The comment was not to offend, but to show that both consoles have their own Achilles’s heel. Story can be found here: http://www.betanews.com/article/Xbox-360-may-have-changed-the-tail-but-Wii-turned-it-into-a-spike/1307119738)

      • Aww! Thanks!

        And to correct my error: it’s Call of Duty: Elite, not Epic. So if you want to show off that awesome tomahawk kill, hey!

    • Just wanted to chime in to say that the Martyrdom perk was in CoD4, not MW2 (in MW2, you had to die a certain number of times without getting a kill) and that the data behind them changing it was due to outside complaints and not in-game analytical software. If they used in-game analysis, it wouldn’t have been in MW2 at all. Why? Vocal players hated it to the point where large numbers of servers were banning the use of it at all (or at least the players using it) plus it would have been FAR too expensive to install monitoring software that mines that kind of data on every single server that popped up.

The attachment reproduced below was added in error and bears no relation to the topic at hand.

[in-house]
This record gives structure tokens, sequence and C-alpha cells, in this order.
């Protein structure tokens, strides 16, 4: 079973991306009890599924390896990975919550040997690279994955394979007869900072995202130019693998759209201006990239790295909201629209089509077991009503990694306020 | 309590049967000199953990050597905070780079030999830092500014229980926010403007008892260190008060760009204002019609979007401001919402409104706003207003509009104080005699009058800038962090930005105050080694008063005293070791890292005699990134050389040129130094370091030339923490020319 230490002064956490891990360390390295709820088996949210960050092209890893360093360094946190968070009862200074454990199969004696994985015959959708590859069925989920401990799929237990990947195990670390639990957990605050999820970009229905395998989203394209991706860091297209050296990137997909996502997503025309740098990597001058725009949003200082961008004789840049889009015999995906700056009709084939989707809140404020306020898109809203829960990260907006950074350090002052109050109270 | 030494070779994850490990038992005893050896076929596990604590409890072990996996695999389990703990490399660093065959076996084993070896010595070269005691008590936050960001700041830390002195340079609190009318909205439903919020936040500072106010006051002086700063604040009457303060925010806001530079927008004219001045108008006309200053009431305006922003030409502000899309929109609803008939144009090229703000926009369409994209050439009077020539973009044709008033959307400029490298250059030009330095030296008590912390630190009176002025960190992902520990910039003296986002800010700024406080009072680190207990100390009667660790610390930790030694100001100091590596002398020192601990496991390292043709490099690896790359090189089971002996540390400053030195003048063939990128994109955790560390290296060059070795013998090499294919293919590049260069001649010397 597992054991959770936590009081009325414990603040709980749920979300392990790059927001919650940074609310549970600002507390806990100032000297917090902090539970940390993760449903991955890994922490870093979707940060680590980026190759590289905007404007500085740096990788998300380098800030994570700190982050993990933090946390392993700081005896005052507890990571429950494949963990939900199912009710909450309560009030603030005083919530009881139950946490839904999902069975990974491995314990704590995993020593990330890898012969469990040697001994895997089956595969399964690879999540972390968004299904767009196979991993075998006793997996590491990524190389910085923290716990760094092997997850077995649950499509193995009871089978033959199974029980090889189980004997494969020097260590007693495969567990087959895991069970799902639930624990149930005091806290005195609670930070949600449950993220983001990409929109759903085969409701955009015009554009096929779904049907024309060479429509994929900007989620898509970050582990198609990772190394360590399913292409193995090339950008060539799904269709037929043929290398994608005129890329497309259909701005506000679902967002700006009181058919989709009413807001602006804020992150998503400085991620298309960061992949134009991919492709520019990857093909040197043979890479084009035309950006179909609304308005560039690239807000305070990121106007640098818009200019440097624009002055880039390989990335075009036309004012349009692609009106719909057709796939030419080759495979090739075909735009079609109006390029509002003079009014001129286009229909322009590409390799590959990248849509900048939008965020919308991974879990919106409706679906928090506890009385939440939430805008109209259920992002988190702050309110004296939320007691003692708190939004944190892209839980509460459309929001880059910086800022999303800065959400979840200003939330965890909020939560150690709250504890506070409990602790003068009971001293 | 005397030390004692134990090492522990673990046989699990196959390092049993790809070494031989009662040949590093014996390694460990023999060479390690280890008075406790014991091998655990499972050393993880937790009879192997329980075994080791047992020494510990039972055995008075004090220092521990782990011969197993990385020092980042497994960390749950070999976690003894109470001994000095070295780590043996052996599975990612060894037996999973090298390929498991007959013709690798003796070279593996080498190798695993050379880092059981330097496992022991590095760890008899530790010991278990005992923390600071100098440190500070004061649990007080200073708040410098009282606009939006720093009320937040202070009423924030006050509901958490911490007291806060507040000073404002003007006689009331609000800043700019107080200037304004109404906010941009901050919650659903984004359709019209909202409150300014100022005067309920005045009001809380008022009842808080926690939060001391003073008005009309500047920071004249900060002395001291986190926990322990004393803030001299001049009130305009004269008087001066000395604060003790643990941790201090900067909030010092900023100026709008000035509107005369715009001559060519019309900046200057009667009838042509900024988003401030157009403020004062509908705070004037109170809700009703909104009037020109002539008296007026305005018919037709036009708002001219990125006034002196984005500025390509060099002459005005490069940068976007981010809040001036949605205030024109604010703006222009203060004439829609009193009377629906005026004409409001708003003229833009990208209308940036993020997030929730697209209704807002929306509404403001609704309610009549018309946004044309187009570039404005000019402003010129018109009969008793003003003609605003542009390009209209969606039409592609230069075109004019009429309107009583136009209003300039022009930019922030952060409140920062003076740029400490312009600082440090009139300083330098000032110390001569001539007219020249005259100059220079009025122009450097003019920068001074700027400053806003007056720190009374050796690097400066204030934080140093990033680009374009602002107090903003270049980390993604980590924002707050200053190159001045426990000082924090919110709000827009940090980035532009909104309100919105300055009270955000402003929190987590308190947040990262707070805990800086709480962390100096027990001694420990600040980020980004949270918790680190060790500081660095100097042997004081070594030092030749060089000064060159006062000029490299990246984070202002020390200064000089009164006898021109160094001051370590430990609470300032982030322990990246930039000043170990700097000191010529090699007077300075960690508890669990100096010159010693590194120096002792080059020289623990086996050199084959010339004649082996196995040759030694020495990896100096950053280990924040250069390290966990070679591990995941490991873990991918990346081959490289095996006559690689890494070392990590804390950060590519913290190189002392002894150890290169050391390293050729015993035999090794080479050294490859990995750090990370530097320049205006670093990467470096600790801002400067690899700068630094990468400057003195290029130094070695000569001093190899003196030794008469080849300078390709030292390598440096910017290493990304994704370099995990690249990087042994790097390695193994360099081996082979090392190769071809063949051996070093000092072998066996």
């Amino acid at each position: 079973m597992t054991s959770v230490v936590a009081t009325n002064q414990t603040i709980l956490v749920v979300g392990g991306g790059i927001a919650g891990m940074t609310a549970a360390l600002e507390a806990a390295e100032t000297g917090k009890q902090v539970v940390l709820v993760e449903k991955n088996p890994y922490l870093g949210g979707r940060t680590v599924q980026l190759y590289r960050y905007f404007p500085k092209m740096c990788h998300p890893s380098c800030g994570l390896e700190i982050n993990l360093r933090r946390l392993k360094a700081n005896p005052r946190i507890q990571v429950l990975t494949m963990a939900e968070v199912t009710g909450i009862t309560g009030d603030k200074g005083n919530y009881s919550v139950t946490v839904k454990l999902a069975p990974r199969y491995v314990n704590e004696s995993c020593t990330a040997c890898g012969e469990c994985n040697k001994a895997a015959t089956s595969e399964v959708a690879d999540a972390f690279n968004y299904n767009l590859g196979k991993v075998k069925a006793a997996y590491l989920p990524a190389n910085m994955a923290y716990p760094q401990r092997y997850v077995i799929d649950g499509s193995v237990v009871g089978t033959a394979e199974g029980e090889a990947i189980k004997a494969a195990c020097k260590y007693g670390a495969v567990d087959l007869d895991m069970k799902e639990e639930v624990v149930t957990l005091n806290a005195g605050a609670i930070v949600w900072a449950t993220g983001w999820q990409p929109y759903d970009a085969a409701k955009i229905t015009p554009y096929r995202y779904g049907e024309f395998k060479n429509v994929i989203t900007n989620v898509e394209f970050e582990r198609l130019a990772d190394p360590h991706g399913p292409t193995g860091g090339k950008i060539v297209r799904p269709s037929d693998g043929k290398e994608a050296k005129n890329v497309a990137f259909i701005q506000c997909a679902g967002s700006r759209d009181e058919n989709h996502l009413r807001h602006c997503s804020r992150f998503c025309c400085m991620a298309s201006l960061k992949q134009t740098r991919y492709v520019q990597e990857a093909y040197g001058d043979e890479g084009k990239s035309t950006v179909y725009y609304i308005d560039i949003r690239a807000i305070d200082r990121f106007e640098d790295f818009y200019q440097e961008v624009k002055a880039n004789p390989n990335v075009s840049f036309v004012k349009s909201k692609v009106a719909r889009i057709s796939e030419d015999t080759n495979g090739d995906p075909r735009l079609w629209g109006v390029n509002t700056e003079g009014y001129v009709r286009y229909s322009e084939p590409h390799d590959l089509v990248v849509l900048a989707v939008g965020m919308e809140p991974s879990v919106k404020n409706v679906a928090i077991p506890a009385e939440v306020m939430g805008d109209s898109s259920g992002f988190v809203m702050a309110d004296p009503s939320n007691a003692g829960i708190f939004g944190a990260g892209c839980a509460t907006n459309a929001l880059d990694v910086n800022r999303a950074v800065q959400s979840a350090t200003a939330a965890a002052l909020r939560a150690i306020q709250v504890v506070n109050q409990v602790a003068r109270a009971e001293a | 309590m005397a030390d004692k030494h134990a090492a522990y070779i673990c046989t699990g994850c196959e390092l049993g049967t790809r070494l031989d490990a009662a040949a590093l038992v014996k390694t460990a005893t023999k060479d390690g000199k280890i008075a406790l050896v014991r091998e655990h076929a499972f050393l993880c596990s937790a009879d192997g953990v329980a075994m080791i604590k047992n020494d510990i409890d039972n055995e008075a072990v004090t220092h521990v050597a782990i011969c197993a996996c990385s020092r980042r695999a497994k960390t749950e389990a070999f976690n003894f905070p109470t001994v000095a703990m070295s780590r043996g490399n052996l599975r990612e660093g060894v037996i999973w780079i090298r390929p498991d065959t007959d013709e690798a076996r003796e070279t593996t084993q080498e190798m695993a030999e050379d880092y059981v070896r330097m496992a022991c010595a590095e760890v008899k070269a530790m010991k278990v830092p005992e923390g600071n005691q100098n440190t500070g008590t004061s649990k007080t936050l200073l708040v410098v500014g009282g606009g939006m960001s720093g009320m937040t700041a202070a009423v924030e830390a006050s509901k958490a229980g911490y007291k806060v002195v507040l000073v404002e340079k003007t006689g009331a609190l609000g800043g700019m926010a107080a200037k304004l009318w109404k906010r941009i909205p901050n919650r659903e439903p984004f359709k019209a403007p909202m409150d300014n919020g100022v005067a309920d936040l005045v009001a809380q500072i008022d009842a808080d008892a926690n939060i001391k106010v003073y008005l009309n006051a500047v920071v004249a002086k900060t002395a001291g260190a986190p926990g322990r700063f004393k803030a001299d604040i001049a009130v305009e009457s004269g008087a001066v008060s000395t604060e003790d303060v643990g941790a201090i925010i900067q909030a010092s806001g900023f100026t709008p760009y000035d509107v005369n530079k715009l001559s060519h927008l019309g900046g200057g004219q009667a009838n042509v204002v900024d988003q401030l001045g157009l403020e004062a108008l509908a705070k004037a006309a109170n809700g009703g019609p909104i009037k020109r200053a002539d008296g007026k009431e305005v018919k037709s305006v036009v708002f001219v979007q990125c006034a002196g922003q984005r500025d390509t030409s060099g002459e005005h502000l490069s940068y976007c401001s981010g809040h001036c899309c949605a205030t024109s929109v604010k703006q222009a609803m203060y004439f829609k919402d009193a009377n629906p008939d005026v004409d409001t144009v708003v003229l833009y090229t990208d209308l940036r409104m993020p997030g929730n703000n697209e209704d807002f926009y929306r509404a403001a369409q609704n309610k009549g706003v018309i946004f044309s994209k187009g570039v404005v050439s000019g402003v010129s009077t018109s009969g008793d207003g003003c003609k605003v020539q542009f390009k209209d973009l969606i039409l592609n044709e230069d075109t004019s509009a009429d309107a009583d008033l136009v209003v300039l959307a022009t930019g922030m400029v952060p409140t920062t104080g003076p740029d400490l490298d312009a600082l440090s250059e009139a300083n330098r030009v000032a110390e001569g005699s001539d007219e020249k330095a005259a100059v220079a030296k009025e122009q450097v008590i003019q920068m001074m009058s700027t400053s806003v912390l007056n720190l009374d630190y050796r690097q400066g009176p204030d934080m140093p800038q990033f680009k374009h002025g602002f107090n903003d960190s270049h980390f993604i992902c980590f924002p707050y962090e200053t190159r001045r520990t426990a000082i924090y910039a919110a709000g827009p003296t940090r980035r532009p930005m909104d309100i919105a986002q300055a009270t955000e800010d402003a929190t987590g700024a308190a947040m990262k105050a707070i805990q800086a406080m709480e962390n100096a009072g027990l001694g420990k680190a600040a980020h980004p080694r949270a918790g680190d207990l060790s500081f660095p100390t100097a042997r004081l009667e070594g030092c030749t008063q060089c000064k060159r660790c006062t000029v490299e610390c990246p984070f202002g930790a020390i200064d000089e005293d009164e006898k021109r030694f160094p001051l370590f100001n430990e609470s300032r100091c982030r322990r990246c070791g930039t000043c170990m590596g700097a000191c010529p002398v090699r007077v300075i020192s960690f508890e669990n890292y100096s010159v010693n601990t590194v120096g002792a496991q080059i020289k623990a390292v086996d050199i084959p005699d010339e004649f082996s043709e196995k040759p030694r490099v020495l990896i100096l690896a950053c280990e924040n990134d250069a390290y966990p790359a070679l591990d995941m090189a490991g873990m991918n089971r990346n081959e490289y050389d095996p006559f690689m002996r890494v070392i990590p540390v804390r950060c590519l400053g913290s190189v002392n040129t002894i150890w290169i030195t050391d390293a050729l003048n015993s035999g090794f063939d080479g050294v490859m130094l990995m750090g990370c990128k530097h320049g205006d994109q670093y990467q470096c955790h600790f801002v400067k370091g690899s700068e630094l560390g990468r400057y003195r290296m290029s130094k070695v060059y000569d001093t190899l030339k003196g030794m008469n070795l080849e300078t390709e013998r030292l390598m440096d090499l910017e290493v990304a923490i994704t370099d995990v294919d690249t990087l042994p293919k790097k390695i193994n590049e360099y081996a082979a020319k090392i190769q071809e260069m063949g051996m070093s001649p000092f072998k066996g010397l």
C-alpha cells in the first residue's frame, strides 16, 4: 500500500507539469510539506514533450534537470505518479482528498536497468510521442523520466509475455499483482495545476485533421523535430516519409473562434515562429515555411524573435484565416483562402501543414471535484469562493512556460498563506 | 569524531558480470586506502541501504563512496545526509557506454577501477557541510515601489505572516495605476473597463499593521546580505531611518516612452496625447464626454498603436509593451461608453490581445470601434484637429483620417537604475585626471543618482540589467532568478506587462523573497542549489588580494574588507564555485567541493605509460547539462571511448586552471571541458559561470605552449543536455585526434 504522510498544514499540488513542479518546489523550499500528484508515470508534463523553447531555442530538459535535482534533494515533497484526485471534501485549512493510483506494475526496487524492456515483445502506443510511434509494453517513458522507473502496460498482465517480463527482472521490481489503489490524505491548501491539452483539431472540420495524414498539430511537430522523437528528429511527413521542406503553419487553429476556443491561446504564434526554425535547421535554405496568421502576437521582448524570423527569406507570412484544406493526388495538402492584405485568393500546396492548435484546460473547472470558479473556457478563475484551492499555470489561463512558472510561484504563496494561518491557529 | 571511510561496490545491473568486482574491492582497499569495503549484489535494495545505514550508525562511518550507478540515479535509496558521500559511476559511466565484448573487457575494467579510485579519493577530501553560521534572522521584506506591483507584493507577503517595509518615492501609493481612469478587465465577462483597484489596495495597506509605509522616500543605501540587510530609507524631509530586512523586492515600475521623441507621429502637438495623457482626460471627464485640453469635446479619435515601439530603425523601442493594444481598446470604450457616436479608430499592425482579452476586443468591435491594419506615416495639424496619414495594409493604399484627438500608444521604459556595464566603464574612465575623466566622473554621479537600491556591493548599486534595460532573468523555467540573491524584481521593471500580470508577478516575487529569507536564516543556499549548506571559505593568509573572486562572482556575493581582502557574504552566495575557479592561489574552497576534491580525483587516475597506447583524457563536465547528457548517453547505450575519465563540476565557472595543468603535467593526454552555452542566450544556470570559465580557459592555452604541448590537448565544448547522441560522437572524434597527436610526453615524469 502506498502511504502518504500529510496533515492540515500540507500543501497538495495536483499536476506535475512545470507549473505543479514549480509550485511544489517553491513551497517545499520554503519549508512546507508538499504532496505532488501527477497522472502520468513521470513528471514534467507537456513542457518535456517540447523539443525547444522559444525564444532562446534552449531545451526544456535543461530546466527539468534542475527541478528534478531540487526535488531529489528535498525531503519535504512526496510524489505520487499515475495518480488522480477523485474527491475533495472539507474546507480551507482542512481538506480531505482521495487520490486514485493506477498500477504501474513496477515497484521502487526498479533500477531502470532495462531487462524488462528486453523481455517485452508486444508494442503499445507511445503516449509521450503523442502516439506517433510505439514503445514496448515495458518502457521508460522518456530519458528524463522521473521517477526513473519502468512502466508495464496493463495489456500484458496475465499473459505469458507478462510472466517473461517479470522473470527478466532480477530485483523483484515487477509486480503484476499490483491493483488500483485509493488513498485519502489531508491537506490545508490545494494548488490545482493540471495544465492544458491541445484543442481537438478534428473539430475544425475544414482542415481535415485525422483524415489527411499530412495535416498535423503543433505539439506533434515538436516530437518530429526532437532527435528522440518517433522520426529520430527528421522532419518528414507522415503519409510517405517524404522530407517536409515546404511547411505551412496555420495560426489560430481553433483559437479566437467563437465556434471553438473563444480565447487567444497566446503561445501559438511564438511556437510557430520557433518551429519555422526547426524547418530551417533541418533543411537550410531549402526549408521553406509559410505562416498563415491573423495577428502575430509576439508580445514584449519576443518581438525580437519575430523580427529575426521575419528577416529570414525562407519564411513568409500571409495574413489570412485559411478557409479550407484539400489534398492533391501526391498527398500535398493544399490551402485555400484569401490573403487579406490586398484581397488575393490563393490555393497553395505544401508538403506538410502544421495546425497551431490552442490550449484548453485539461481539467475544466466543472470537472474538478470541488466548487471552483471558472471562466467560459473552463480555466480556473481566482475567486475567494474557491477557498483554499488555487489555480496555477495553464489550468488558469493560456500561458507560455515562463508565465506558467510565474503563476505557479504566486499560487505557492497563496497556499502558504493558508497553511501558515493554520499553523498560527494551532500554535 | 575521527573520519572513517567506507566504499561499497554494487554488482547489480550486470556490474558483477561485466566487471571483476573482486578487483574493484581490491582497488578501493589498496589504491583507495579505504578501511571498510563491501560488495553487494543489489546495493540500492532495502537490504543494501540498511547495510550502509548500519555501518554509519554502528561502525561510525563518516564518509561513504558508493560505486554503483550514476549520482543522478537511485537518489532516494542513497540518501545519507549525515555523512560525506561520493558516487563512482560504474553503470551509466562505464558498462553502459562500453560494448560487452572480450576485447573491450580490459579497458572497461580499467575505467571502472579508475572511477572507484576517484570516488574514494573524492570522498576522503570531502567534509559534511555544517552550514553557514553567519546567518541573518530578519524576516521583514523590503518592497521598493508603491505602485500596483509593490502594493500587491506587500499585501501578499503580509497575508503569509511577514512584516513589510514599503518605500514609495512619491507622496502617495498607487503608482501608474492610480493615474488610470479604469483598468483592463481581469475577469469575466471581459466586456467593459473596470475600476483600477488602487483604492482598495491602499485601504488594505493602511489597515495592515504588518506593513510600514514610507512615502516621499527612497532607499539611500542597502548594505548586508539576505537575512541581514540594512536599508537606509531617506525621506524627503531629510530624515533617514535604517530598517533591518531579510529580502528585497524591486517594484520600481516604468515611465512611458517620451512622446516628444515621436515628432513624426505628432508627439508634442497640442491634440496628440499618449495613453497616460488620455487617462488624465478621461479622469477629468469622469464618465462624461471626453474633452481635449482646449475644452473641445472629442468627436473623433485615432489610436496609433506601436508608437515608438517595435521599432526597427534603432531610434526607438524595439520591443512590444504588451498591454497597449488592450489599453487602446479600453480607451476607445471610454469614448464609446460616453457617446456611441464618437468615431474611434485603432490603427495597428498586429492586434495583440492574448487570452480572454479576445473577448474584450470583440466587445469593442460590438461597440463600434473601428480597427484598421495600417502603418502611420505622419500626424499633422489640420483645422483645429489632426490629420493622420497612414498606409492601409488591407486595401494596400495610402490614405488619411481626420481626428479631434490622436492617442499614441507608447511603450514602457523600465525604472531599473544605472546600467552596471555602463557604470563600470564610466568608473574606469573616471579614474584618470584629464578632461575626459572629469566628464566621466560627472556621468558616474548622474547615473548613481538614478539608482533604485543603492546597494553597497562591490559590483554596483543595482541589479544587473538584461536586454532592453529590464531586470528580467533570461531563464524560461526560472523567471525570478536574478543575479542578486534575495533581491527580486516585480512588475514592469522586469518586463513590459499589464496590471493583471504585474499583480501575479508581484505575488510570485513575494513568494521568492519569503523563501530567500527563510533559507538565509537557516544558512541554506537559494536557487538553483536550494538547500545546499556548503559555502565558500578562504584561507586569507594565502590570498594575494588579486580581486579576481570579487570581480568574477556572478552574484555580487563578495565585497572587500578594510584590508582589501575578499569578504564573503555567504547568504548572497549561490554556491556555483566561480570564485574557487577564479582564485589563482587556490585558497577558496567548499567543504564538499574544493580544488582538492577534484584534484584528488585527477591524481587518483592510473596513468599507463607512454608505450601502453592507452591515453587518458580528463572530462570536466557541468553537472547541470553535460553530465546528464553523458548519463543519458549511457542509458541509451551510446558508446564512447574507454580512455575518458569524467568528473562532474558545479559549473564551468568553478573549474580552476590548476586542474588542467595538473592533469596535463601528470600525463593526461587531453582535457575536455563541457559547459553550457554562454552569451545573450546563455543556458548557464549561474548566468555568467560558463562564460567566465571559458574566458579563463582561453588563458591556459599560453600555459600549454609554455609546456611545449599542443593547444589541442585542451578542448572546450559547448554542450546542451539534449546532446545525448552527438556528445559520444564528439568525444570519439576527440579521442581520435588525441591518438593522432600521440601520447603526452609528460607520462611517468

This doesn’t change the fact, however, that the players who complained about that perk are complete fucking morons.

  3. Good on them, have all the data. There isn’t a creepy man standing in your window looking at you are you pull the coins out of your shoes; your data is more like a telescope looking at a distant planet: They get a little bit of information, the relevant bits but don’t have all the stuff you’re actually concerned they might have (does this world actually have life?).